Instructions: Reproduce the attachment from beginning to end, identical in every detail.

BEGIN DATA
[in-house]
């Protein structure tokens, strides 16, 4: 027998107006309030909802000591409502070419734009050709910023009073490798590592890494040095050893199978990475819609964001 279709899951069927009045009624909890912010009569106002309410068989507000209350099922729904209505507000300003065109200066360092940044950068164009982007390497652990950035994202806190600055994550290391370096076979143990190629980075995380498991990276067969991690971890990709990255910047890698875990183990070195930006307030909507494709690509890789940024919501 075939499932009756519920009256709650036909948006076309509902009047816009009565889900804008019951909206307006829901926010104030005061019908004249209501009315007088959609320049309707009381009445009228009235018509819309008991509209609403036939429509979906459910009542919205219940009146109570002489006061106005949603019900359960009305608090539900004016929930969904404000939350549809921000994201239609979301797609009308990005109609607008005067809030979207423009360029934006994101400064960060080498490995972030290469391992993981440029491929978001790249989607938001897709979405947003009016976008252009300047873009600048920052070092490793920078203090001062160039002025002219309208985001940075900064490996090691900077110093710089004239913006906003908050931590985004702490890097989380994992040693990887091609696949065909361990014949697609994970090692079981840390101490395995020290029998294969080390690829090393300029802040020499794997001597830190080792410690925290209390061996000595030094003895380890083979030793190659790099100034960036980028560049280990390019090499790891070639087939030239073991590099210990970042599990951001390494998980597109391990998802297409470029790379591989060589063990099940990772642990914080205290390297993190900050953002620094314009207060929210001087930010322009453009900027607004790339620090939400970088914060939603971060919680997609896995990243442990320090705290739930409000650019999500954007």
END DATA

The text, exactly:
[in-house]
């Protein structure tokens, strides 16, 4: 027998107006309030909802000591409502070419734009050709910023009073490798590592890494040095050893199978990475819609964001 279709899951069927009045009624909890912010009569106002309410068989507000209350099922729904209505507000300003065109200066360092940044950068164009982007390497652990950035994202806190600055994550290391370096076979143990190629980075995380498991990276067969991690971890990709990255910047890698875990183990070195930006307030909507494709690509890789940024919501 075939499932009756519920009256709650036909948006076309509902009047816009009565889900804008019951909206307006829901926010104030005061019908004249209501009315007088959609320049309707009381009445009228009235018509819309008991509209609403036939429509979906459910009542919205219940009146109570002489006061106005949603019900359960009305608090539900004016929930969904404000939350549809921000994201239609979301797609009308990005109609607008005067809030979207423009360029934006994101400064960060080498490995972030290469391992993981440029491929978001790249989607938001897709979405947003009016976008252009300047873009600048920052070092490793920078203090001062160039002025002219309208985001940075900064490996090691900077110093710089004239913006906003908050931590985004702490890097989380994992040693990887091609696949065909361990014949697609994970090692079981840390101490395995020290029998294969080390690829090393300029802040020499794997001597830190080792410690925290209390061996000595030094003895380890083979030793190659790099100034960036980028560049280990390019090499790891070639087939030239073991590099210990970042599990951001390494998980597109391990998802297409470029790379591989060589063990099940990772642990914080205290390297993190900050953002620094314009207060929210001087930010322009453009900027607004790339620090939400970088914060939603971060919680997609896995990243442990320090705290739930409000650019999500954007």